Freedom of linkage and hatred

It seems like liberals (of the traditional variety) have reason to celebrate Canada’s current Supreme Court bench.

First, the Court ruled unanimously that Insite, Vancouver’s Safe Injection Site, could not be shut down as the evidence clearly demonstrated that the facility was saving lives.

Now, the Court has also ruled unanimously that a mere hyperlink cannot count as libel. This gives more room for bloggers who were at risk of lawsuits for using a link to make an additional editorial point.

The decision has a qualifier (as any good ruling should):

However, if a post linking to another site itself contains defamatory material, the poster may be liable in a defamation action.

Basically, if you copy something that defames someone onto your own website, you’re still liable for libel.

This is likely welcome news for fellow-Vancouver blogger Crommunist who is hoping to see the Court strike down our Hate Speech laws in their next big case. I must admit that he’s likely to get his wish, given that Chief Justice Beverly McLachlin wrote the dissenting opinion to the 1990 Supreme Court ruling that had upheld our current laws.

Overall, I don’t believe we ought to be tossing away all anti-hate legislation in favour of a free speech for the loudest approach. Speech can have consequences. While bullying and harassment are already crimes, I believe we ought to be striving for something better as a society. Michael De Dora argues on Rationally Speaking that we can and should legislate morality:

Broadly speaking, morality is the domain of one’s thinking — beliefs, attitudes, and feelings — about the well being of conscious creatures. It concerns right and wrong, good and bad, questions of how we should act toward one another, and the kind of people we should want to be. The legal realm (whether a piece of political legislation or a court decision) is where these beliefs, attitudes, and thoughts are societally enacted. In this sense, the connection between morality and legality is natural and inherent.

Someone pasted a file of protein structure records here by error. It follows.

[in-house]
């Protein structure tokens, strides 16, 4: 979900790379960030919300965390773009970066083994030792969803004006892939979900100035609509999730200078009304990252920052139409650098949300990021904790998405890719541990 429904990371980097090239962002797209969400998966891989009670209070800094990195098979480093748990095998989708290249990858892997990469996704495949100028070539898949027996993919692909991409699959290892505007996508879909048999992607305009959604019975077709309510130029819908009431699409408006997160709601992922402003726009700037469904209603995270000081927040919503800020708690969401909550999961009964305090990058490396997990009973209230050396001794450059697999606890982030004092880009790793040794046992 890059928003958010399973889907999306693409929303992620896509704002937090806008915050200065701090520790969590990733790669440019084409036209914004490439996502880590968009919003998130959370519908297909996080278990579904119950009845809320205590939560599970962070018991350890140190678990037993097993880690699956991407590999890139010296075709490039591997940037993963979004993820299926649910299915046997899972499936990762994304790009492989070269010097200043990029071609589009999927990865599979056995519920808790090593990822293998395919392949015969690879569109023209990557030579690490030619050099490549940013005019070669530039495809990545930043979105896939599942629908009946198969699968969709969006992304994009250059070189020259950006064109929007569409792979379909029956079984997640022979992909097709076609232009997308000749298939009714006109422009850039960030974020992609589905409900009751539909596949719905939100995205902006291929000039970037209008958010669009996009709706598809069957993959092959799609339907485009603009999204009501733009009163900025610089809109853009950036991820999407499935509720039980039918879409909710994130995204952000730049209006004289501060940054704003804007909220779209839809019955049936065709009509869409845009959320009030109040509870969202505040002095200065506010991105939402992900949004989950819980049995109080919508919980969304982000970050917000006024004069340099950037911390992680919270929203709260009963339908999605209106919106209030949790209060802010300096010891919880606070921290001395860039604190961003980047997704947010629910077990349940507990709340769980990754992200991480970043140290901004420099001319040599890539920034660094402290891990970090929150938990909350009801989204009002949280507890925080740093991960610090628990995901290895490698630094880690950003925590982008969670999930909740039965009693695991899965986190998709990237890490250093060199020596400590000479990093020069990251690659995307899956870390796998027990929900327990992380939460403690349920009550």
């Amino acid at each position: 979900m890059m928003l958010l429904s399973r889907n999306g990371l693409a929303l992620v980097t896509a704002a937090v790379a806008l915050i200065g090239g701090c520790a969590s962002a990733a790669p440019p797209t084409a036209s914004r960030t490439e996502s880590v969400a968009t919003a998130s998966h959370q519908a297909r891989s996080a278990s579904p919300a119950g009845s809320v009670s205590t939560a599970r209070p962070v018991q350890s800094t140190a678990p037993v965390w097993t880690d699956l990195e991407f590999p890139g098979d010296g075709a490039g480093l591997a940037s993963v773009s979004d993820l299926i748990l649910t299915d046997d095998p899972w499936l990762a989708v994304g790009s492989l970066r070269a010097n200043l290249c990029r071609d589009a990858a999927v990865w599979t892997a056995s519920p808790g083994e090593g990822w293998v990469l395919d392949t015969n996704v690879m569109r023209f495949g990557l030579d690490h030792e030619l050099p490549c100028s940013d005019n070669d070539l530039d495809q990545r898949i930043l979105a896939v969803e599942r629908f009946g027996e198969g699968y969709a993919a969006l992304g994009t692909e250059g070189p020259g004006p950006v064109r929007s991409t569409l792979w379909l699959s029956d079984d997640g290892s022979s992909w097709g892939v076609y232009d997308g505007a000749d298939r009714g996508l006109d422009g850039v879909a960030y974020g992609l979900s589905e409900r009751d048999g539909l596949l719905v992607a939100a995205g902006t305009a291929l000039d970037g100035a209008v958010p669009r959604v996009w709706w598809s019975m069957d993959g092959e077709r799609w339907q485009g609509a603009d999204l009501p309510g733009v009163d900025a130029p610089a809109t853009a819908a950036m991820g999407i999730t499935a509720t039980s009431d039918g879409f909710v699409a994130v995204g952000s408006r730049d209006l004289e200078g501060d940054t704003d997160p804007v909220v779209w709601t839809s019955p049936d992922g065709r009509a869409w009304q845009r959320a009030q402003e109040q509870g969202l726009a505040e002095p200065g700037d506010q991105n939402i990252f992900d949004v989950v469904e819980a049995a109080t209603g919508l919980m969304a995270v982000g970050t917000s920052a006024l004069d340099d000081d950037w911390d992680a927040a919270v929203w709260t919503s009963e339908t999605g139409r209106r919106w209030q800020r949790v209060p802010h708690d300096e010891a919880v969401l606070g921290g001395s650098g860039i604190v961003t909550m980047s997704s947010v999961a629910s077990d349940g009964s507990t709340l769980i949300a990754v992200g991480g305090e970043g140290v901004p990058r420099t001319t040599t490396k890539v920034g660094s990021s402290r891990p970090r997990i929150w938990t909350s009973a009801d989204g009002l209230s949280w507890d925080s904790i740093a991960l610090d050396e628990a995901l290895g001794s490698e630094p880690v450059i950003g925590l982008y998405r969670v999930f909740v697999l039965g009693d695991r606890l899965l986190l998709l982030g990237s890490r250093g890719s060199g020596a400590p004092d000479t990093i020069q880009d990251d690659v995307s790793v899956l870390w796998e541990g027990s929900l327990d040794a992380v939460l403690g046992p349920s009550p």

But there is another reason to enforce moral norms: if your conscience tells you some action may be causing great harm to society, you have both the right and, I believe, the duty to try to help or correct the situation, through both social and political means. In this sense, we should not be afraid of moralizing. Instead, we should be afraid of not moralizing. The consequence of not moralizing is unchecked harm. The consequence of moralizing is potentially a safer environment and perhaps even a more virtuous populace.

He goes on to qualify his remarks (again, as we all should) stating that we need to be careful of false and unreasonable moral beliefs and laws based on preference rather than morality.

In the land of Hate Speech legislation, I believe there is a moral imperative for us to defeat bigotry. Obviously we can’t just legislate it away, but we can target the worst offenses, those that cause measurable harm. It may not be easy to measure the harm, so I believe we ought to err on the side of liberty, but in many cases it’s quite clear cut. When Lorna Pardy was verbally assaulted by a homophobic “comedian” at a Commercial Drive comedy club, the BC Human Rights Tribunal correctly ruled that Guy Earle was guilty of Hate Speech.

Our actions and speech has consequences. We can’t hide behind the Charter when we cause harm to others. Freedom of religion doesn’t grant the right to beat one’s spouse or mutilate their children, and freedom of speech doesn’t give the right to target hate-fuelled discrimination.

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